After Zero can master being able to do that, so even when he is freaked out, there is a better chance of getting him to do this on cue, after he sits, even when he is bonkers.:ROFLMAO:
    Zero can be the "Look at Me" KING! lol

    Let us know if you need help teaching "look at me" or some ppl call it "watch" or whatever word so dog looks at your face, on cue. Many many ppl try to TEACH this while the dog IS upset, but, it's harder, way harder.

    Teach this cue at home, same you taught "sit" or any other trick, and slowly advance along, so Zero can look at you on cue, around slightly increasing distractions, slowly increasing the challenge for Zero. No scolding, just reward when he does look at you. Ignore wrong moves.

    Or, maybe you are using the kissy sound like Kikopup does, either positive interrupter will do!!!

    //"I'm looking forward to figuring out a solution so we can just walk the dogs together in peace again"//
    I have high hopes for you, very much, i think you can solve this.:D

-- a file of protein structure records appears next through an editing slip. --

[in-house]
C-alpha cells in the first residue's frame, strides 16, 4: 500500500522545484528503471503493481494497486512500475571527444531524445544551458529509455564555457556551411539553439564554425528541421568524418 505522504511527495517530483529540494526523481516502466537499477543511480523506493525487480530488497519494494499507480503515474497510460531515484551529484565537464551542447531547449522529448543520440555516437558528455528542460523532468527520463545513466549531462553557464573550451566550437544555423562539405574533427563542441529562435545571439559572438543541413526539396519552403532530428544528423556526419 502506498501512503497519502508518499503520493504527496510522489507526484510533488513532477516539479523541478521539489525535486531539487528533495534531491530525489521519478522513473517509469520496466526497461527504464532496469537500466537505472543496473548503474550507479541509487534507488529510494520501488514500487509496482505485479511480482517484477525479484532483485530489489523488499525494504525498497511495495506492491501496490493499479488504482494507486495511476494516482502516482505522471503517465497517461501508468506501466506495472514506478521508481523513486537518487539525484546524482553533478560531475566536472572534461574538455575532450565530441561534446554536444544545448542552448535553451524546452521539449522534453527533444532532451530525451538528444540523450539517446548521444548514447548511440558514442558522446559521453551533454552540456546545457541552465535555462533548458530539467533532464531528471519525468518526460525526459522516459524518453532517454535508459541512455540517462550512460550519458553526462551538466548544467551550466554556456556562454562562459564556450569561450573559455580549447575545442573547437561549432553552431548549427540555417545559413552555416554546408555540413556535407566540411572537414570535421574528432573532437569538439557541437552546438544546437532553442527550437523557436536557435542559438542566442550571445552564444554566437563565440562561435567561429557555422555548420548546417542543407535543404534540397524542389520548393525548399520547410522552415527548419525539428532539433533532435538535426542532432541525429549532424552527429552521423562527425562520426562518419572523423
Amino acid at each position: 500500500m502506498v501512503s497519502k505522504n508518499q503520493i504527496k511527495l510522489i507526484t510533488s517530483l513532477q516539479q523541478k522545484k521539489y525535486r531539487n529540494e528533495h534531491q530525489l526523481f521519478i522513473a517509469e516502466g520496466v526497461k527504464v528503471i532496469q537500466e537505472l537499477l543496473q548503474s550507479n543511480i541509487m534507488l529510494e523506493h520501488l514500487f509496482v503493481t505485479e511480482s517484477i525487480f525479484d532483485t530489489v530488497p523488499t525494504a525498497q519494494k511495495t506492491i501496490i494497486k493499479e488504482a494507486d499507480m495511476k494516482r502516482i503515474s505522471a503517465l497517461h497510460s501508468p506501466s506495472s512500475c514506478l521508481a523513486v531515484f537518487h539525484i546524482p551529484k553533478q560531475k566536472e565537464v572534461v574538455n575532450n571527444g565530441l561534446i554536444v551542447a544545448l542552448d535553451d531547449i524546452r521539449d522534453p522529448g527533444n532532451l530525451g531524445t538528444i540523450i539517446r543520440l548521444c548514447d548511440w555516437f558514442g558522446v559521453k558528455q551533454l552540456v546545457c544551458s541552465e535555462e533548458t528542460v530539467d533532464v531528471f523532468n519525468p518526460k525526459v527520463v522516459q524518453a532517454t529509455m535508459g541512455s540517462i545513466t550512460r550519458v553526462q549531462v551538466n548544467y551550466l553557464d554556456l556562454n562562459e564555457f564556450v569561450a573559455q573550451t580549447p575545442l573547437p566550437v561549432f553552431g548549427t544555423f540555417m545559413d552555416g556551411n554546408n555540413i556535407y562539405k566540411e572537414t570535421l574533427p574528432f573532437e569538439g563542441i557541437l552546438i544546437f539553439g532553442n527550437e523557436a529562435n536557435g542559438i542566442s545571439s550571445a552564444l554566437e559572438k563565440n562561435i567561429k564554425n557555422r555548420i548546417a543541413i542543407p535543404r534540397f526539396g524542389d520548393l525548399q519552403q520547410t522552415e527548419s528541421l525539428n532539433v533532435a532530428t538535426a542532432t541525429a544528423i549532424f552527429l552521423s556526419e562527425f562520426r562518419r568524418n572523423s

It might take a bit of tweaking now and then, til you find just the right method to help Zero, cuz all dogs are unique, so keep us posted if something is going wrong.

    BUT, i kind suspect, Skki, that you might be right about Zero needs daily excercise.
    some dogs DO get a little nutty:mad:
    If they do NOT get to spend off their energy,
    and it might be easier by miles
    to just help that dog get plenty and plenty of exercise every day,
    and after a week, or two of this,
    of keeping Zero worn out,
    see if he isn't quite a bit better.
    my dog goes nutz too, if he does not get enough exercise. oh wow, does he ever!!:rolleyes:

    i think keeping ZEro worn OUT!!! might help your efforts quite a bit, i think you are probably on to something with that...GOOD LUCK!!! KEEP US POSTED how it goes!!!
    and don't give up.:)
  12. skki Well-Known Member

    I agree, we will have a lot more success with a tired Zero as opposed to a wound up Zero who is on the verge of boiling over!

    He is hit or miss with strange dogs, depending on how they behave. Zero seems to struggle with lack of control and order and tends to take matters into his own paws, so to speak, if dogs don't behave like he thinks they should (usually overly submissive dogs, dogs that are too exuberant and rowdy, or ones that greet him with stiff and erect posture) by pinning them or starting scraps. Come to think of it, I guess that applies to what he's doing to Pit in that he pins or tackles him when he wanders "too far" from the group. In any case, in order to prevent mishaps in public, unless we're sure there won't be other dogs, he's on leash at the present time.